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pounds 200m PFI road deal

A CONSORTIUM involving construction firms AMEC and Alfred McAlpine has won a pounds 200m contract to build two new road schemes in the second biggest award yet made under the government's much-maligned private finance initiative (PFI).

The scheme will be part-funded by a pounds 165m, 25-year bond, which has been sold to institutions including the Prudential and Legal & General.

The new projects - upgrading the A1(M) motorway from Alconbury to Peterborough in Cambridgeshire and the A417/A419 Swindon and Gloucester bypasses - are the second and third under the Department of Transport's Design, Build, Finance and Operate (DBFO) version of PFI.

Under this, the winning Road Management Group consortium will be paid a "shadow toll" by the DoT based on traffic usage, once the roads are complete. RMG also includes Dragodos, a major Spanish toll road operator, and Brown & Root of the US.

"This is the first time that a private finance initiative has been funded through the capital markets, but it clearly marks the way forward," said John Watts, minister for railways and roads. "This indicates, certainly in the field of transport, that PFI is working."

It has hardly been plain sailing, however, and during the week builder John Laing became the latest to criticise complexities of the PFI. The biggest award so far, the pounds 3bn Channel Tunnel link last month, was also dubbed "the great state giveaway" by Labour after the DoT added pounds 6bn in sweeteners.

PFI awards elsewhere, notably in health, have been subject to severe delays.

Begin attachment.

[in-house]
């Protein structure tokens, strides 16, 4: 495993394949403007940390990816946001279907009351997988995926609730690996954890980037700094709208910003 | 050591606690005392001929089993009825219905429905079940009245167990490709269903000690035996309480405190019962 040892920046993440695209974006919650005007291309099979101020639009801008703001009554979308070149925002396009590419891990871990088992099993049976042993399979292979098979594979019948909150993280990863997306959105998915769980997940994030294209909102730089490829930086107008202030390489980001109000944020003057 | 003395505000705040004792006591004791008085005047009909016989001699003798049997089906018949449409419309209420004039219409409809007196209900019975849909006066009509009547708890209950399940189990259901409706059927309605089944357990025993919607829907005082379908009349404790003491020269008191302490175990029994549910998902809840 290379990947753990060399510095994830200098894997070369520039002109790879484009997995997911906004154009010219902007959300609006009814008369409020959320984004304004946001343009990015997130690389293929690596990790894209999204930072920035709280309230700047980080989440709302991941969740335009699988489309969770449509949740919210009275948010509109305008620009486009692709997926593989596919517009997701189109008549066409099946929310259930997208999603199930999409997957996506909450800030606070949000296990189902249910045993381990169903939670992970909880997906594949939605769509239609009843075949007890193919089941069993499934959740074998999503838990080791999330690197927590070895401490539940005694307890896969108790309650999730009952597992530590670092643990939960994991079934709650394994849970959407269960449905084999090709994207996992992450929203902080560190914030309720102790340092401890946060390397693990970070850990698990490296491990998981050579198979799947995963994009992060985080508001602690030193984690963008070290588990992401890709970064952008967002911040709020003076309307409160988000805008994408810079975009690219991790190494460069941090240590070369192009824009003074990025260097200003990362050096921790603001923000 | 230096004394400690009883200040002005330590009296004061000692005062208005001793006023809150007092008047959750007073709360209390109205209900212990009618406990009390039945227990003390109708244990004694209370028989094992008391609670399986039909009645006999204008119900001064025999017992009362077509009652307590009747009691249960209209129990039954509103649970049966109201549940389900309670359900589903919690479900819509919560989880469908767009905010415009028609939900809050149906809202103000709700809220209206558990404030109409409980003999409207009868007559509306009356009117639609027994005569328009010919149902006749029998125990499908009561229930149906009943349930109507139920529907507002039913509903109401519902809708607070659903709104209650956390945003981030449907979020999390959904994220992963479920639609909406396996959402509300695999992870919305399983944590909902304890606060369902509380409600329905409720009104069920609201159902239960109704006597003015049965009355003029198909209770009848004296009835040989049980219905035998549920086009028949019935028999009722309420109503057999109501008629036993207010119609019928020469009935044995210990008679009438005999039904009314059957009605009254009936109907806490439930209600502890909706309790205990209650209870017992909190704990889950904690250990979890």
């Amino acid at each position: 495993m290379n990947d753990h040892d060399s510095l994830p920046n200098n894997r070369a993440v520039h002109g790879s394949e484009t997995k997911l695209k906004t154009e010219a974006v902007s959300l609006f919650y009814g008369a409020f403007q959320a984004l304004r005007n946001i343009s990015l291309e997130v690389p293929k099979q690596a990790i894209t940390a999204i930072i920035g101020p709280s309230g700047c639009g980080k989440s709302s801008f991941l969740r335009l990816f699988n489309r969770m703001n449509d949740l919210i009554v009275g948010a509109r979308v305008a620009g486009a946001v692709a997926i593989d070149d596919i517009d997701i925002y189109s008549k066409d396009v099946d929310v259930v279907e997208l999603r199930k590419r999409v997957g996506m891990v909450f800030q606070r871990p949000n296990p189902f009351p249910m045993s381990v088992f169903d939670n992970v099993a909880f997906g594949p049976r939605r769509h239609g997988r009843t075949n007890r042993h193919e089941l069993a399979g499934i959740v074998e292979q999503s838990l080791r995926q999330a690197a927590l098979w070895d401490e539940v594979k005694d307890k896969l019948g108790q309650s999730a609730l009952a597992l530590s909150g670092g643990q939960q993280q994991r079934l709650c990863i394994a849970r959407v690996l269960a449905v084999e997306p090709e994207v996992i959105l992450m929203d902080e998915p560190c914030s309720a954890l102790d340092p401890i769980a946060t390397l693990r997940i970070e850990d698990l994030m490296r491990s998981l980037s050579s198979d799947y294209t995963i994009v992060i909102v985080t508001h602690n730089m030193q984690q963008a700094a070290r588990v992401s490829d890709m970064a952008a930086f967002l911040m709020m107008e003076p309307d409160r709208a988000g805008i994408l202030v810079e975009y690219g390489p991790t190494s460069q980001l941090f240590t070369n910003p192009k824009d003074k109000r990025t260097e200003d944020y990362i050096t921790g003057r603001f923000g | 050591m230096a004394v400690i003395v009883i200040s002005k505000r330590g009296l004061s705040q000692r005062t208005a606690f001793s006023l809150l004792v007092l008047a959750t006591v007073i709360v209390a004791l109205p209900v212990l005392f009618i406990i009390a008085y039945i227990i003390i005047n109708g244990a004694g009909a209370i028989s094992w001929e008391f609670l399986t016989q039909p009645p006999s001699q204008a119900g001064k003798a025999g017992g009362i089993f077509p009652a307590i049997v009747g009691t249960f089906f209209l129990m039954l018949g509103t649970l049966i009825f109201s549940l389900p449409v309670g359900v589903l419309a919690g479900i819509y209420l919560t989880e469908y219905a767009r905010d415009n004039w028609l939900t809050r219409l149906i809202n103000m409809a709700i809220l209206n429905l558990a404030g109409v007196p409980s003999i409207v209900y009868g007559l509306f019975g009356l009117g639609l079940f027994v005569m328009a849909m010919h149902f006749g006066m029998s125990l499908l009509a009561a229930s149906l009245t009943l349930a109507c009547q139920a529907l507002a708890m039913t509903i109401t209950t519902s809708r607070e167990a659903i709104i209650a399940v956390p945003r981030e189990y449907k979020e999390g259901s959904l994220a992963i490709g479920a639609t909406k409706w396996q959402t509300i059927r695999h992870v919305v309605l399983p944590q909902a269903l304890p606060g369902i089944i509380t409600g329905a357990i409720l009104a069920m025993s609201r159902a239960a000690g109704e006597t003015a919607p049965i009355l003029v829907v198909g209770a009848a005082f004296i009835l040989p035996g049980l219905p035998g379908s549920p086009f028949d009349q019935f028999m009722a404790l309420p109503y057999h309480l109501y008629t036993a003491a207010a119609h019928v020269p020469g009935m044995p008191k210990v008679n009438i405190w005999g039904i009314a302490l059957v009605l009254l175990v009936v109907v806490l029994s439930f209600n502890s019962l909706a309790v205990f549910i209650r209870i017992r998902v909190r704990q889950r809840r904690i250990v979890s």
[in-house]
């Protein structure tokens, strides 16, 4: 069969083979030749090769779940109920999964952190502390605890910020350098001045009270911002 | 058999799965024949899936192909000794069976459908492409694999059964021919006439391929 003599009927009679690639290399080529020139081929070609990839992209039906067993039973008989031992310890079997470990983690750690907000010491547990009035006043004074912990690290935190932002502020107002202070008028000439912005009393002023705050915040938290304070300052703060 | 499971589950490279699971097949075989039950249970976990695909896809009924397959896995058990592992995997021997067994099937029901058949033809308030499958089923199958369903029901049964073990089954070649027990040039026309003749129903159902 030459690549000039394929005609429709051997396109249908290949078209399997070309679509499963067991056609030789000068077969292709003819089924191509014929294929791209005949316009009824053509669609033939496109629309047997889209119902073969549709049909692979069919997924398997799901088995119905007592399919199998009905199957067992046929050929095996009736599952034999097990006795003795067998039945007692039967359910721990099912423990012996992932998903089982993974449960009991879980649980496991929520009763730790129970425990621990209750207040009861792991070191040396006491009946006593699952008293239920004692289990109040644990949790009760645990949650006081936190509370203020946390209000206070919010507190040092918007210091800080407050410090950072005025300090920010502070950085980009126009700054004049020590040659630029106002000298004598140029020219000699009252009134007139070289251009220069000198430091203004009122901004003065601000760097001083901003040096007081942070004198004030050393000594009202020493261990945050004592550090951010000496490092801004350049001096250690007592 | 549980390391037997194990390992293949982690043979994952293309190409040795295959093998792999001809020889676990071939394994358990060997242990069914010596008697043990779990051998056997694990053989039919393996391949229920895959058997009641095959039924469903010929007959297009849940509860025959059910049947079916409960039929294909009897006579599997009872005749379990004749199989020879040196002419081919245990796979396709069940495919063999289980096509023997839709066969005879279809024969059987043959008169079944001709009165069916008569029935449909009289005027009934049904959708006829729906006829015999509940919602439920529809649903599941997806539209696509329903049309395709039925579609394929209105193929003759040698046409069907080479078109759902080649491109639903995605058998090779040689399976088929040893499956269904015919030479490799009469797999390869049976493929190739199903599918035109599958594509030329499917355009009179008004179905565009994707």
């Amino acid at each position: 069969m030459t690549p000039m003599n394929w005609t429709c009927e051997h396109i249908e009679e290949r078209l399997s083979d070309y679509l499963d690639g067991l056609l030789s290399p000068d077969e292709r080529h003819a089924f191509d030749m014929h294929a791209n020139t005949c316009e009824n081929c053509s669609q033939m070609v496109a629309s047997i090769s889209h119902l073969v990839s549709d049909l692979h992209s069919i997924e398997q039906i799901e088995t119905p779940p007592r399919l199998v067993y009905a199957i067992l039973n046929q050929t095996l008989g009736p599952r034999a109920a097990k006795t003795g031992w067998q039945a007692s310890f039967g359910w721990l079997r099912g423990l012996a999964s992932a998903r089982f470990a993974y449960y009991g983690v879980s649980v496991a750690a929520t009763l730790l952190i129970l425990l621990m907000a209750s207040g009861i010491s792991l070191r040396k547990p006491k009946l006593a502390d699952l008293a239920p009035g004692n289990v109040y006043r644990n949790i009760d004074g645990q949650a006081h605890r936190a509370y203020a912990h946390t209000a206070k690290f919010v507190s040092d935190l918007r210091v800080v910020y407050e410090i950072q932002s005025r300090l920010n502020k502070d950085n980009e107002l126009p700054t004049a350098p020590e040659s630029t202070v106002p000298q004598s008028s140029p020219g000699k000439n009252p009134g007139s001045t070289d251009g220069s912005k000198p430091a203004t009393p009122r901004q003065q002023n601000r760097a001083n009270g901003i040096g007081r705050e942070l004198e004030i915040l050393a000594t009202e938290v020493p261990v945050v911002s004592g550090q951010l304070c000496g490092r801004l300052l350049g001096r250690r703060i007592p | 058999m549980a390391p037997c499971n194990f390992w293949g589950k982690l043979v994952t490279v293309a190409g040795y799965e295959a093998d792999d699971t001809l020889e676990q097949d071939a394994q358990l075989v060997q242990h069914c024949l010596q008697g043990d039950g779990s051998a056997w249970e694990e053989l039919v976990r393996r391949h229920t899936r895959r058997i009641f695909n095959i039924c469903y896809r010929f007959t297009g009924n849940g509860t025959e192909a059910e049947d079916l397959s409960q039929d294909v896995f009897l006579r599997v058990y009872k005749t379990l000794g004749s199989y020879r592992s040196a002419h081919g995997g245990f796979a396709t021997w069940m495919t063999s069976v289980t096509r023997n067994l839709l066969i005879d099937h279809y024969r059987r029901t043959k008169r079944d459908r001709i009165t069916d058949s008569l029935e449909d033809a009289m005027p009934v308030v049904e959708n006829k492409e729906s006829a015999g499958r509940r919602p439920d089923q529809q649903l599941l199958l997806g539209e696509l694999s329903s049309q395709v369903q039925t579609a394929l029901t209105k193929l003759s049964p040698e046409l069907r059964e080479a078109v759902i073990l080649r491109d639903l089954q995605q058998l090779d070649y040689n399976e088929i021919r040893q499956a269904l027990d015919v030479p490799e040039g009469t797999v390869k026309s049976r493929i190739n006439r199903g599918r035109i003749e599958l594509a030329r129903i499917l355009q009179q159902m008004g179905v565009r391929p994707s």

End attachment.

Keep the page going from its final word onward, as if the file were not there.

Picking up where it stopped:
The next DBFO scheme to be awarded will be the pounds 200m M1/A1 motorway link at Leeds. When all three tranches of contracts are awarded, 37 roads will be built at a cost of pounds 1bn despite severe roadbuilding cuts in the Government's latest spending round.

RMG beat the Connect consortium involving Balfour Beatty and Germany's Philip Holzmann for the A1 project and National Road Operators, which takes in Costain and P&O's Bovis, for the A417/A419.

One of the losers said: "Like other people we find the PFI process a lengthy and expensive one. We have no great interest, but it's not a complete waste of time otherwise we wouldn't bid."

Road operating responsibility will be handed over at the start of April and the structure of DBFO means the winners have an incentive to complete construction as soon as possible.

Over the 30-year life of the shadow toll contract, maintenance costs borne by RMG will take the total commitment to over pounds 285m. The DoT would not give details of tolls per vehicle and said building efficiencies meant PFI did not necessarily cost the taxpayer more.

Merchant bank Hambros is advising the Government on the DBFO schemes.